Grey Art Gallery
100 Washington Square East
New York University
January 9 - March 31
Some two dozen women are currently haunting the lower floor of the Grey Art Gallery. They aren’t exactly ghosts or malevolent spirits. Neither are they just figures in the normal painterly sense, although they are painted, gorgeously, in twenty-two gouache-on-board works, wearing outrageously patterned dresses below complicated hair. They are the women of Baya, the Algerian artist of Berber and Arab heritage who was orphaned at five, adopted by a wealthy French patroness, and dropped into the heart of the Parisian avant-garde in the aftermath of World War II. She wanted to be known by her first name alone. Indeed, she turned her name into a movement and pledged her allegiance to Baya-ism. André Breton, Henri Matisse, and Pablo Picasso hung on her every word.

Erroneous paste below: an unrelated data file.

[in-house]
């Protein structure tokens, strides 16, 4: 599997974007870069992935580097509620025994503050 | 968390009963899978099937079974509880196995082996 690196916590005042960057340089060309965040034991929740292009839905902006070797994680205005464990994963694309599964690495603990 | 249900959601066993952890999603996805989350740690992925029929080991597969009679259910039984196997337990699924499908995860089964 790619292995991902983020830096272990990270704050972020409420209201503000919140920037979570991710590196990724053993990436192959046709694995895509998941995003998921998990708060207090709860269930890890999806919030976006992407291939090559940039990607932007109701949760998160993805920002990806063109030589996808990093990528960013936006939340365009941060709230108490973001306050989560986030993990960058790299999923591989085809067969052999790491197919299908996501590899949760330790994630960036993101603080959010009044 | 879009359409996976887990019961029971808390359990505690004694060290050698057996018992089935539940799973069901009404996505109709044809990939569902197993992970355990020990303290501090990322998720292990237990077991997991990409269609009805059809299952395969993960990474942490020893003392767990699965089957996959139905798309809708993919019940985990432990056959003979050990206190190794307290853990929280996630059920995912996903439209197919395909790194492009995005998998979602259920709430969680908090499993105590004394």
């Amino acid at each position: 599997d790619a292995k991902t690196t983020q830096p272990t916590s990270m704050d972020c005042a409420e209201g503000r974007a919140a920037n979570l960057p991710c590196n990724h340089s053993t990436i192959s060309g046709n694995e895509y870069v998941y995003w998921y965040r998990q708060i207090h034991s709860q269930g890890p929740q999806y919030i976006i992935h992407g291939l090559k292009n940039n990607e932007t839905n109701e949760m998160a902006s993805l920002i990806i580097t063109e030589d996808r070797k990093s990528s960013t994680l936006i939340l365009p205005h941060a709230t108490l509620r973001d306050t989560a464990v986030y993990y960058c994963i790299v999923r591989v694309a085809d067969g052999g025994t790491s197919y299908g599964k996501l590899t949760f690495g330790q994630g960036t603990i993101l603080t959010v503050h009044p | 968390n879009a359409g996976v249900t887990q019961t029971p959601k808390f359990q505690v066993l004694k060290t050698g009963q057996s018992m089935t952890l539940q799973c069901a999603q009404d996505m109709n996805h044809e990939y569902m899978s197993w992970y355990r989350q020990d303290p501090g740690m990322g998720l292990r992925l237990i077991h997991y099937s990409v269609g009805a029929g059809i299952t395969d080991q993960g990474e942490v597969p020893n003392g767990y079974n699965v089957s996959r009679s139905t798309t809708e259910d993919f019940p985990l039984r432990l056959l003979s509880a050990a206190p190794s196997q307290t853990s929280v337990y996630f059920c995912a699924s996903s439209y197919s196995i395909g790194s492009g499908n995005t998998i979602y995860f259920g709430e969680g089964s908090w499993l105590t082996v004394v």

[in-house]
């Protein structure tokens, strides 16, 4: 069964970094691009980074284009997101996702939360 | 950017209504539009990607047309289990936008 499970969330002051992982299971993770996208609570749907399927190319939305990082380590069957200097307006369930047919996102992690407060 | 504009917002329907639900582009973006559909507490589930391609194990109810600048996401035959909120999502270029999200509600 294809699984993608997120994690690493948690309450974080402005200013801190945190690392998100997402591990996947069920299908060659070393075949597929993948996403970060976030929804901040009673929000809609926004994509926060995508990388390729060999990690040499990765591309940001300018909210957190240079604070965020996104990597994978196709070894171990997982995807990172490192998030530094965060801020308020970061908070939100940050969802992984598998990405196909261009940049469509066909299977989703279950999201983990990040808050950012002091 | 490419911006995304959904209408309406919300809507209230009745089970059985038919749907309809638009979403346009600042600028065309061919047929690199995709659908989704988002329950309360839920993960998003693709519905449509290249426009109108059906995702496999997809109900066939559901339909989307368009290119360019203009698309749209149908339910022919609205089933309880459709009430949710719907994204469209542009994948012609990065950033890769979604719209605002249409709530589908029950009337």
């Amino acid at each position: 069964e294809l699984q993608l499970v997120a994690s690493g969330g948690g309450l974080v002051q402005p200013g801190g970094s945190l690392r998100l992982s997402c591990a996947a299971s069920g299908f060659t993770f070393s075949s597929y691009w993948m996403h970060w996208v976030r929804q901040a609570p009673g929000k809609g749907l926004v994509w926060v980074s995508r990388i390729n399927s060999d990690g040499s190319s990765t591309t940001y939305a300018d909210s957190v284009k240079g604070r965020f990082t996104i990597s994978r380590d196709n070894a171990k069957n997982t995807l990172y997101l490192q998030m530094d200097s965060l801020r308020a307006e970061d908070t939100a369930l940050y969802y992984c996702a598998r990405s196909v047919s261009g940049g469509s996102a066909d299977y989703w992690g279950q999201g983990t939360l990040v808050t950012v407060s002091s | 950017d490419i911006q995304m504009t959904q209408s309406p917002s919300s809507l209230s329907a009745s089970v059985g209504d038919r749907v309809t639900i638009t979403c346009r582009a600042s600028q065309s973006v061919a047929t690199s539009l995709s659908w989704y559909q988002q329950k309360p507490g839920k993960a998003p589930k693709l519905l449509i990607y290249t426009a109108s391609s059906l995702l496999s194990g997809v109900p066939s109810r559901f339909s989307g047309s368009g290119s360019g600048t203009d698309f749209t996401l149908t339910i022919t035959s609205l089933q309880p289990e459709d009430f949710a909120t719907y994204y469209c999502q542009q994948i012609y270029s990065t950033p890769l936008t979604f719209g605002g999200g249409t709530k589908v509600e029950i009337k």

All of her women here are painted singly or in pairs, including the catty Femmes attablées (Women at Table), 1947, and the dreamy Femme et enfant en bleu (Woman and Child in Blue), 1947. Baya’s subjects are set against vibrant wallpaper and often seen in the company of exotic birds. The images are certainly mind-blowing, but they are also eerily circumscribed. All but two are dated 1947, the year of Baya’s solo debut at Galerie Maeght. She was sixteen. She couldn’t read or write. Baya wasn’t even her real name; she was born Fatma Haddad. In 1953, she returned to Algeria. She married, had six children, and stopped painting for a decade. Then she started again and painted for the rest of her life, exhibiting continually in Algeria until her death in 1998. In this exhibition, she is contextualized by Picasso’s ceramics and Zineb Sedira’s wonderful three-channel video Mother Tongue, 2002. But what of Baya’s own later work? For that, we’ll have to wait, hopefully not for long.